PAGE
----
Tip: To access to IJP Open with a PEP-Web subscription…
PEP-Web Tip of the Day
Having a PEP-Web subscription grants you access to IJP Open. This new feature allows you to access and review some articles of the International Journal of Psychoanalysis before their publication. The free subscription to IJP Open is required, and you can access it by clicking here.
For the complete list of tips, see PEP-Web Tips on the PEP-Web support page.
Wolman, B.B. (1967). Creative Art and Psychopathology. Am. Imago, 24(1-2):140-150.
(1967). American Imago, 24(1-2):140-150
Creative Art and Psychopathology
Benjamin B. Wolman, Ph.D.
It is well known that many creative artists suffered from some sort of mental disorder, for example, Van Gogh, Hoelderlin, Dostoyevski, and Messerschmidt. Is there a causal connection between creative art and mental disorder? And, if so, what are the specifically significant elements that enter in here?
The leading exponent of the theory that links creative talent and mental disorder was the Italian scholar, C. Lombroso (1836-1909), who brought together an impressive array of cases in his book Genius and Insanity. This study stimulated a number of investigations, such as those of Audry (1924), Evenson (1926), Fay (1912), Jaspers (1926), Kraepelin (1909), Naecke (1913) and Prinzhorn (1922), which studied the art of mental patients and derangement processes in artists.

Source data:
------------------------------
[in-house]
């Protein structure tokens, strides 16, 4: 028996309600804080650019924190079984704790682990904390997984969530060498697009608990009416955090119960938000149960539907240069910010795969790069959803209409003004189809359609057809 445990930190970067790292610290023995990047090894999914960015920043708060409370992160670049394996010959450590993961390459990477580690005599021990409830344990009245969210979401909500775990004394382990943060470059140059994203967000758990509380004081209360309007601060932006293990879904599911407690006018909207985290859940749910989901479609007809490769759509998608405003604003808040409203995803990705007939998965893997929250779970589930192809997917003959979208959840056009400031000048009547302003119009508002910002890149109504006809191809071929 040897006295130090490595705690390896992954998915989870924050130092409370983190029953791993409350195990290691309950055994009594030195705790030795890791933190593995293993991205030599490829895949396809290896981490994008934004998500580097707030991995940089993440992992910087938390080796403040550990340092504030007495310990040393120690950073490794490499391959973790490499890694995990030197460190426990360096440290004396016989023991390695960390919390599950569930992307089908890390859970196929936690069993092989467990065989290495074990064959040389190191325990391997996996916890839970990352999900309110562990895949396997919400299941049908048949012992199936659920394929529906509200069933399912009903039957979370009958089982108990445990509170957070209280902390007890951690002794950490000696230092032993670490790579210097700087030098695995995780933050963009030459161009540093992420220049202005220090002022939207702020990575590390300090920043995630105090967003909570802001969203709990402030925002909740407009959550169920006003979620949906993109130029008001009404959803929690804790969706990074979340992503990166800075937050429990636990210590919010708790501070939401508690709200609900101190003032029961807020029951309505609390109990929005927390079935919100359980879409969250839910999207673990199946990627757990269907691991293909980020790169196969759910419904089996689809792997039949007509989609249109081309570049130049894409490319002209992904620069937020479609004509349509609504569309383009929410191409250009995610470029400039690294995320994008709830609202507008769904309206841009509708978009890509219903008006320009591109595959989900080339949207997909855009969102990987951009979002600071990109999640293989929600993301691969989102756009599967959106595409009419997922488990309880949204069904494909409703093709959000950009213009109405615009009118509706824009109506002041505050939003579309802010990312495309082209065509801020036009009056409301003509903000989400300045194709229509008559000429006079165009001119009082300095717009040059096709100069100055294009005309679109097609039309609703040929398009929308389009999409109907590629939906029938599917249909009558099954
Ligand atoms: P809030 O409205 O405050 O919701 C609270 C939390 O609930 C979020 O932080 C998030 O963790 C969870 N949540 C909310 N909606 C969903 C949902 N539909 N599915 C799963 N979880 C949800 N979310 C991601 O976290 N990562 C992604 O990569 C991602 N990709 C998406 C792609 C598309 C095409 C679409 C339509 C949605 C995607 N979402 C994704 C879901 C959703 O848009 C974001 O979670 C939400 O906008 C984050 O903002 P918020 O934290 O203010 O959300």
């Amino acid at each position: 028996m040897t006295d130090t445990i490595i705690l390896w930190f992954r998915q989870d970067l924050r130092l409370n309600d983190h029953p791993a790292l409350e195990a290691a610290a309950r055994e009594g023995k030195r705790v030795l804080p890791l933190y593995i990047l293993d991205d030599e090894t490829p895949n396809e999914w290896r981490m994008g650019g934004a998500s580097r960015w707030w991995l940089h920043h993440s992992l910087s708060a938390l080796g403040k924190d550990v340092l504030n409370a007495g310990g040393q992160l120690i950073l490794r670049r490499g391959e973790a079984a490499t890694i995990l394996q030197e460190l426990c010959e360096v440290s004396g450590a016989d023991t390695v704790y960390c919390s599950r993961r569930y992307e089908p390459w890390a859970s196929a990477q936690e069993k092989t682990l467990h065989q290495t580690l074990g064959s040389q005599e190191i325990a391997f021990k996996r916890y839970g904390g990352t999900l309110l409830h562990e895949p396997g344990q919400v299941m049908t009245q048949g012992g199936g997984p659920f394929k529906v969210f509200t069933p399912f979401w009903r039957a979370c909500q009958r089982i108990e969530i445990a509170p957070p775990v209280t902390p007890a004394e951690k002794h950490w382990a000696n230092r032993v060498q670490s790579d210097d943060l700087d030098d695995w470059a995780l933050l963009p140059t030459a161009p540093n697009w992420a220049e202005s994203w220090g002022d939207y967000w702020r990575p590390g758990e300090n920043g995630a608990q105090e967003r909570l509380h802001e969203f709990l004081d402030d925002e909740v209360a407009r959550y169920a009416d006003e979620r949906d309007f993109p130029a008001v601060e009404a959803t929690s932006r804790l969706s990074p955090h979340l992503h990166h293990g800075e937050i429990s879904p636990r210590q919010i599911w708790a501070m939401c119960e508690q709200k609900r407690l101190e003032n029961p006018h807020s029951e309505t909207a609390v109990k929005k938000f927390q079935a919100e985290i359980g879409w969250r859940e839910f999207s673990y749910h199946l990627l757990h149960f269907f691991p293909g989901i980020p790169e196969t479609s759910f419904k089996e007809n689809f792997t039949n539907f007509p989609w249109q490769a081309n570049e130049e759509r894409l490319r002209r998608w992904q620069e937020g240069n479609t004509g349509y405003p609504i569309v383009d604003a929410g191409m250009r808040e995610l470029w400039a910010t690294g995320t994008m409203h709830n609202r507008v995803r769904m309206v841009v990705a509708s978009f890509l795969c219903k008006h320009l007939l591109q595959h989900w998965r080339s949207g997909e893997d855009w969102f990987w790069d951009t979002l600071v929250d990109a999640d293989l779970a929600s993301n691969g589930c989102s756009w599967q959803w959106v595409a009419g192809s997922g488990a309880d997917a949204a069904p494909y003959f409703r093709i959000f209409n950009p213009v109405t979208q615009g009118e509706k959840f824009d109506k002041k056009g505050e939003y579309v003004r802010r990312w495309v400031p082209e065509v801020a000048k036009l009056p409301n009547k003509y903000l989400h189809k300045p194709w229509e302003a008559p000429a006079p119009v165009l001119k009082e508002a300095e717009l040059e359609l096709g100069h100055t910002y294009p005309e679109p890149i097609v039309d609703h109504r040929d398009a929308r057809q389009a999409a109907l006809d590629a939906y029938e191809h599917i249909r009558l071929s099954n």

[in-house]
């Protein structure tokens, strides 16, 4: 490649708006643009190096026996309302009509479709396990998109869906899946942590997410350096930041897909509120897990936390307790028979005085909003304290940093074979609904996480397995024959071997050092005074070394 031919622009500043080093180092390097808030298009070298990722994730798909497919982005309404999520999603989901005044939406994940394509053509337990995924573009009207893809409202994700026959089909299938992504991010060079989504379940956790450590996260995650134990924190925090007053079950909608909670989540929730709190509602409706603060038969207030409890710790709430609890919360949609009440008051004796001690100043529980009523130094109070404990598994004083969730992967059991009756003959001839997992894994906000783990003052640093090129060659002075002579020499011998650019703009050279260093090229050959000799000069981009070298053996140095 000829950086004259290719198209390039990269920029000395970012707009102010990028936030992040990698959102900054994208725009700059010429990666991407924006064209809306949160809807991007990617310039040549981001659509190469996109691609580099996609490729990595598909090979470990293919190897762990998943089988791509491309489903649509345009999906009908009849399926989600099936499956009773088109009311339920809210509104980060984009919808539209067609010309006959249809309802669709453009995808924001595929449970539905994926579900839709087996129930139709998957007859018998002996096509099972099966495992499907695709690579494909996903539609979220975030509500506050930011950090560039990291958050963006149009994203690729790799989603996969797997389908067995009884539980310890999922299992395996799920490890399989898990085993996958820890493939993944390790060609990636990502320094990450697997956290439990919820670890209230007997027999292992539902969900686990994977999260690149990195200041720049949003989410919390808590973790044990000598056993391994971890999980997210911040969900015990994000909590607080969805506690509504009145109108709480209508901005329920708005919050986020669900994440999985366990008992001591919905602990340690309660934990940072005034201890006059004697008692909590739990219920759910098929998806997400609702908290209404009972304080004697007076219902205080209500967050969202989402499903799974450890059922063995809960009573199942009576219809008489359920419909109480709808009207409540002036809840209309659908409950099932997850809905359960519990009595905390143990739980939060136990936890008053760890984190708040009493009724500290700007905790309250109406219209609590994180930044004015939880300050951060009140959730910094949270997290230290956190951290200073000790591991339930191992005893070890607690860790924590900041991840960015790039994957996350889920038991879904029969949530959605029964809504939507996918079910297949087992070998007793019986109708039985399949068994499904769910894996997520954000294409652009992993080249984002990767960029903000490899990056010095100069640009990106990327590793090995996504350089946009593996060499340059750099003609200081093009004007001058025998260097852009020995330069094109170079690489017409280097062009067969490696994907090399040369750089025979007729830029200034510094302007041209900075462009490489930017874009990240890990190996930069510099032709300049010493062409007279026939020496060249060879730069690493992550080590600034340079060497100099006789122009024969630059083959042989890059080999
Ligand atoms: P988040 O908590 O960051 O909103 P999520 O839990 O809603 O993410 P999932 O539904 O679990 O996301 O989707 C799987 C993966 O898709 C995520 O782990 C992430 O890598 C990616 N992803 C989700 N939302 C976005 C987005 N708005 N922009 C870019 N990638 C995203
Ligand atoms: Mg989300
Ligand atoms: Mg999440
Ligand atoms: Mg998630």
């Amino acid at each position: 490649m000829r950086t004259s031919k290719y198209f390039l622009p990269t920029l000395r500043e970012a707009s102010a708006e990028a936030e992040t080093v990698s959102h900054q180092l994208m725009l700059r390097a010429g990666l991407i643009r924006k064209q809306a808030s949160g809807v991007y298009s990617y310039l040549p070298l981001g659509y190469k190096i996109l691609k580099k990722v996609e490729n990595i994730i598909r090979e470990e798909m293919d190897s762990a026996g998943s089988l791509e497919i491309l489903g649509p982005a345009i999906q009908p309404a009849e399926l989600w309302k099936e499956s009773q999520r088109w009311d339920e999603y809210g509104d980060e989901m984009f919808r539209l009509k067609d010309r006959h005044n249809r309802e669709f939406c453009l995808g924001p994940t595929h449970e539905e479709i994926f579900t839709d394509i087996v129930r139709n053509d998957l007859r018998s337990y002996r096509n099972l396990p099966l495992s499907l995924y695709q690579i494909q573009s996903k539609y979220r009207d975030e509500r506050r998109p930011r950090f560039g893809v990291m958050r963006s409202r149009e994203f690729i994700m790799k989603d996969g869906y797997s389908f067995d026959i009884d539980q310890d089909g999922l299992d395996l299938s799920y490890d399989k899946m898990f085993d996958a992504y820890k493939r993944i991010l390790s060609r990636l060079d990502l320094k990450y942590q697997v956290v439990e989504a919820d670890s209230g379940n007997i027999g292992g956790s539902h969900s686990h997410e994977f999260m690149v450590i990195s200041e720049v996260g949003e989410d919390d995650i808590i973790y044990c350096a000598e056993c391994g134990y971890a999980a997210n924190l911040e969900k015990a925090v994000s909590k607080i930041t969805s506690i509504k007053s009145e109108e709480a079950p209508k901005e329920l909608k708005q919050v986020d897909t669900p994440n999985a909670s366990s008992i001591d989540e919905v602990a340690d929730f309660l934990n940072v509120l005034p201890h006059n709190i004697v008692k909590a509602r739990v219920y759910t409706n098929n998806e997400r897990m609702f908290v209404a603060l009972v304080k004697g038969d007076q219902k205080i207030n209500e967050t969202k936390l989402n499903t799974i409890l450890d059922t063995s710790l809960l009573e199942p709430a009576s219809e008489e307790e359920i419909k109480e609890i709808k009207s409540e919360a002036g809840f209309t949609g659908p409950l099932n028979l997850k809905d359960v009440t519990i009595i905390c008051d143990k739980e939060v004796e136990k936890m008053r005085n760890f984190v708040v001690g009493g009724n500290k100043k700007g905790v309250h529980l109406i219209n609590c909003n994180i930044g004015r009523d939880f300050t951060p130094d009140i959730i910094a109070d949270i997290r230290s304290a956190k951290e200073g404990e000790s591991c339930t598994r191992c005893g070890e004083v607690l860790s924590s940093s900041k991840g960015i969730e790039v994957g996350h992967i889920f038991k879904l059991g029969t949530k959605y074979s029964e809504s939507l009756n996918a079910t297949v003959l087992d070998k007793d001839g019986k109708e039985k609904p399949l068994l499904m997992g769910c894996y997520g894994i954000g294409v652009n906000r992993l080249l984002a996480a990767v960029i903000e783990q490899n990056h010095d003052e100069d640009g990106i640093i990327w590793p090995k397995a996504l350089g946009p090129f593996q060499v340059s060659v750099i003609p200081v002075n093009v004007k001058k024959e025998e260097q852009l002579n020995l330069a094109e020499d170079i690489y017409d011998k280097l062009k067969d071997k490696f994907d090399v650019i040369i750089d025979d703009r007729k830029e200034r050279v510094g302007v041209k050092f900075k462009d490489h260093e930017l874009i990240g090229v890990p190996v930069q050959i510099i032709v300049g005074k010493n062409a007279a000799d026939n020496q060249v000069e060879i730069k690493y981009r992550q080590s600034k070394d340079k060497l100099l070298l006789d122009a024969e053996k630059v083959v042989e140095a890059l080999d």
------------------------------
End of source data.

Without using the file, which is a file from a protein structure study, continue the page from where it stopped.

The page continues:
Expressionism, dadaism and surrealism contributed to the idea that art and insanity are closely related. Their emphasis on direct and uncontrolled expression in art resembled the modes of expression characteristic of mental patients. Thus, the question of the relationship between art and insanity became more complex. Is it true that a certain degree of abnormal behavior is a prerequisite for creative art? Is creativity conducive to abnormality and vice versa?
Students of creative talent have often assumed a causal relationsip between personality type and creative talent. For instance, Hammer (1961) believes that practically all creative men are endowed with “tolerance for suffering,” “retreat from people into an observer rather a participant role,” “rebelliousness,” and so on. All this is, however, not necessarily true. Genet had no tolerance for suffering. Paderewski, Gide, and Byron actively participated, respectively, in the Polish government, pro-communist activity and the Greek War of Independence. Raphael, Johann Sebastian Bach, and Pavlova were not particularly rebellious.
Certainly, artists are more inclined to “express “their feelings than average people (Barron, 1955), but so are psychotics.
[This is a summary or excerpt from the full text of the book or article. The full text of the document is available to subscribers.]